Video: Winner takes all: Unlocking the opportunity in video games and esports.

Even without the pandemic, esports was set to continue its growth over 2020. By the end of 2020, esports had had quite a boost while other sports were canceled. And whilst esports is a large market, it’s still often misunderstood by those unfamiliar with it. This panel recently looked at not only how Covid had changed esports but also how traditional broadcasters can engage with this popular entertainment segment.

The session starts with an overview of the Asian esports market with Daniel Ahmad from Niko Partners. In 2019 there were 1.3 billion gamers in the whole market. In China, there were 321 million PC gamers who spent around $14.6 billion, plus a mobile gaming population which, by 2024, will have doubled their spending to $32 billion across 737 million gamers.

With esports clearly on the rise, the Sports Video Group’s Jason Dachman has brought some of the key players in esports together, Anna Lockwood from Telstra, Steven Jalicy from ESL, David Harris from Guinevere Capital and Yash Patel from Telstra Ventures. Straight off the bat, they tackle the misconceptions that mainstream media has regarding esports. Steven from ESL says people are quick to dismiss the need for quality in esports. In some ways, the quality needs, he says, are more demanding. David Harris says that people overstate esports’ size today and underestimate how big it will be in the future. Anna Lockwood on the other hand sees that people don’t realise how different and powerful the stories told in esports are.
 

 
Asked to talk about how Covid changed ESL’s plans in 2020, he explained that at the final count, they had actually done more events than last year. ESL had already switched to remote working for much of the technical roles in 2018, at the time seen as quite a forward-thinking idea. Covid forced the rest of the workflows to change as stadium appearances were canceled and gamers competed remotely. Fortunately, the nature of esports makes it relatively easy to move the players. Post-Covid, Steven says that arenas will be back as they are very popular and an obvious focus for tournaments. Seeing players in the flesh is an important part of being a fan. But much of the technical changes, are likely to stay at least in part.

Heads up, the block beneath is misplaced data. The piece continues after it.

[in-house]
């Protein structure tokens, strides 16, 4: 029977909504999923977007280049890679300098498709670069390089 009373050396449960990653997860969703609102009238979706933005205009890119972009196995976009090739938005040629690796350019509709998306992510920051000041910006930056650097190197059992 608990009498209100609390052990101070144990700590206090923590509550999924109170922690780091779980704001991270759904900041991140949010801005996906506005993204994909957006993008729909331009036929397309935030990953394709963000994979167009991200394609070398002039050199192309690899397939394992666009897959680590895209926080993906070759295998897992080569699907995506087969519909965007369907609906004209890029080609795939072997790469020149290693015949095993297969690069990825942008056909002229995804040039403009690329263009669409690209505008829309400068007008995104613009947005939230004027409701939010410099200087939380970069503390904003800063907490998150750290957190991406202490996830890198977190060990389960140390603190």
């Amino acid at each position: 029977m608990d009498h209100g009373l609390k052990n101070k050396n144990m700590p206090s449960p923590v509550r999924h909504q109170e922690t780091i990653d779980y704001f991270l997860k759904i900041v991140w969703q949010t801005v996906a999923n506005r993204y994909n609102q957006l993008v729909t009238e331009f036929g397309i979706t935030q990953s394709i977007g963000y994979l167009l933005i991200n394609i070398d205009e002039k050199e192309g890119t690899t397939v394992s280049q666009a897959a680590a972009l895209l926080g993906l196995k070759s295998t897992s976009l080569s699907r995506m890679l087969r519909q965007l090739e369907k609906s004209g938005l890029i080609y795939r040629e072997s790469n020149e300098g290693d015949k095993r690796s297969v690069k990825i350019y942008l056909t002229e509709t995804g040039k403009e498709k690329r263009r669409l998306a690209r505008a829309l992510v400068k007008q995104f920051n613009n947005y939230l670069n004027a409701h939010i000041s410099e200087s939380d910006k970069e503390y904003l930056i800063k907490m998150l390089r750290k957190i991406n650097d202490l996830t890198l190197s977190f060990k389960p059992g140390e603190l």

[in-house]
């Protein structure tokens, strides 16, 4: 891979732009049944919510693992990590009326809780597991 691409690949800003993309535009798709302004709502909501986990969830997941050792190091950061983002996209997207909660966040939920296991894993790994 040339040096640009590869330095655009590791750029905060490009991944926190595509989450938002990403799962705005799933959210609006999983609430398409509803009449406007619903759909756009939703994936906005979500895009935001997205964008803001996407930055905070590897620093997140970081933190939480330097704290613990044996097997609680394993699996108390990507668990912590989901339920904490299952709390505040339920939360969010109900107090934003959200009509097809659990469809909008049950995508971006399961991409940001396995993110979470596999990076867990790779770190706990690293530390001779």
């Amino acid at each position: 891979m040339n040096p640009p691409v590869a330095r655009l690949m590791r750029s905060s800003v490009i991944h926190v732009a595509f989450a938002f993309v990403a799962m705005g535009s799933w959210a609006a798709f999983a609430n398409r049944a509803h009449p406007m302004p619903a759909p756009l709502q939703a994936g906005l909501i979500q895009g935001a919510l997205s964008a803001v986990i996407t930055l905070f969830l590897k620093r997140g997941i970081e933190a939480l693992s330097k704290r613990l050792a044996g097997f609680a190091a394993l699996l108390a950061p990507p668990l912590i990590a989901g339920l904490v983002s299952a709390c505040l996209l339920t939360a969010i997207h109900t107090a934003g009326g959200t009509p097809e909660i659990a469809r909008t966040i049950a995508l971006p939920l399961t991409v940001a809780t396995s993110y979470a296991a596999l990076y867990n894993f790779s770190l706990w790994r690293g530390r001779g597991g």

Jason Cacheman asks the panel why esports on linear TV hasn’t been very successful. Many of the panelists agree that the core fans simply aren’t that interested in watching on linear TV as they already have a set up to watch streamed which suits them, often, much better. After a question from the audience, their suggestions for incorporating linear TV into esports is to acknowledge that you’re talking to a group of people who are interested but really don’t know, possibly, anything at all. Linear TV is a great place for documentaries and magazine shows which can educate the audience about the different aspects of esports and help them relate. For instance, a FIFA or NBA esports tournament is easier to understand than a Magic: The Gathering or League of Legends tournament. Linear TV can also spend time focussing on the many stories that are involved in esports both in-game and out. Lastly, esports can be a conduit for traditional broadcasters to bring people onto their digital offerings. As an example, the BBC have an online-only channel, BBC Three. By linking esports content on both BBC Two and BBC Three, they can get interested viewers of their broadcast channel to take an interest in their online channel and also have the potential to appeal to core esports fans using their digital-only channel.

Other questions from the audience included the panel’s opinion on VR in esports, use of AI, how to start working in esports, whether it’s easier to bring esports engineers into broadcast or the other way round. The session finished with a look ahead to the rest of 2021. The thoughts included the introduction of bargaining agreements, salary caps, more APIs for data exchange, and that what we saw in 2020 was a knee-jerk reaction to a new problem; 2021 will see real innovation around staying remote and improving streams for producers and, most importantly, the fans.